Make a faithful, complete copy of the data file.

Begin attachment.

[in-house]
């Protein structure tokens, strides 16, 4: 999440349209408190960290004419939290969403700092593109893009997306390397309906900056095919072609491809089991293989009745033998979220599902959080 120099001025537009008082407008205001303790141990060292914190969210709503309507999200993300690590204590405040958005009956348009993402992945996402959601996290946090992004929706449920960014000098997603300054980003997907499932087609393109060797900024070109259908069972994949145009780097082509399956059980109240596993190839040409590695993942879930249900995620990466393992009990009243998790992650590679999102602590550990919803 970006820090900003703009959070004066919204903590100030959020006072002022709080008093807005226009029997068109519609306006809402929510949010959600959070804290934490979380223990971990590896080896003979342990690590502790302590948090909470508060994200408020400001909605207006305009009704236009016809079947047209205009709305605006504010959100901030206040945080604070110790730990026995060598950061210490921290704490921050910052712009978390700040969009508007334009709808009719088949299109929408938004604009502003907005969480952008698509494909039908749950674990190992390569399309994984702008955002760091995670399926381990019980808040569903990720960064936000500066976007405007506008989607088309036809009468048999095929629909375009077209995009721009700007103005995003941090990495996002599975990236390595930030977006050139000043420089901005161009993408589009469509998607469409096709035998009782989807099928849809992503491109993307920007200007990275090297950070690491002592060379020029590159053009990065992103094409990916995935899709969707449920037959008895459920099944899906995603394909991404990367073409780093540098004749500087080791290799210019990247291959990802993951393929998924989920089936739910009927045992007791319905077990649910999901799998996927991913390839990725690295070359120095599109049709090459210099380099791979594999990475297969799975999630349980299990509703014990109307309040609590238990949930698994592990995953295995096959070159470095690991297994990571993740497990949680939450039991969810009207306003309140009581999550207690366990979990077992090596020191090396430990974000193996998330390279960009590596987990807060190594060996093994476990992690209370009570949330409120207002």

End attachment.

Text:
[in-house]
């Protein structure tokens, strides 16, 4: 999440349209408190960290004419939290969403700092593109893009997306390397309906900056095919072609491809089991293989009745033998979220599902959080 120099001025537009008082407008205001303790141990060292914190969210709503309507999200993300690590204590405040958005009956348009993402992945996402959601996290946090992004929706449920960014000098997603300054980003997907499932087609393109060797900024070109259908069972994949145009780097082509399956059980109240596993190839040409590695993942879930249900995620990466393992009990009243998790992650590679999102602590550990919803 970006820090900003703009959070004066919204903590100030959020006072002022709080008093807005226009029997068109519609306006809402929510949010959600959070804290934490979380223990971990590896080896003979342990690590502790302590948090909470508060994200408020400001909605207006305009009704236009016809079947047209205009709305605006504010959100901030206040945080604070110790730990026995060598950061210490921290704490921050910052712009978390700040969009508007334009709808009719088949299109929408938004604009502003907005969480952008698509494909039908749950674990190992390569399309994984702008955002760091995670399926381990019980808040569903990720960064936000500066976007405007506008989607088309036809009468048999095929629909375009077209995009721009700007103005995003941090990495996002599975990236390595930030977006050139000043420089901005161009993408589009469509998607469409096709035998009782989807099928849809992503491109993307920007200007990275090297950070690491002592060379020029590159053009990065992103094409990916995935899709969707449920037959008895459920099944899906995603394909991404990367073409780093540098004749500087080791290799210019990247291959990802993951393929998924989920089936739910009927045992007791319905077990649910999901799998996927991913390839990725690295070359120095599109049709090459210099380099791979594999990475297969799975999630349980299990509703014990109307309040609590238990949930698994592990995953295995096959070159470095690991297994990571993740497990949680939450039991969810009207306003309140009581999550207690366990979990077992090596020191090396430990974000193996998330390279960009590596987990807060190594060996093994476990992690209370009570949330409120207002």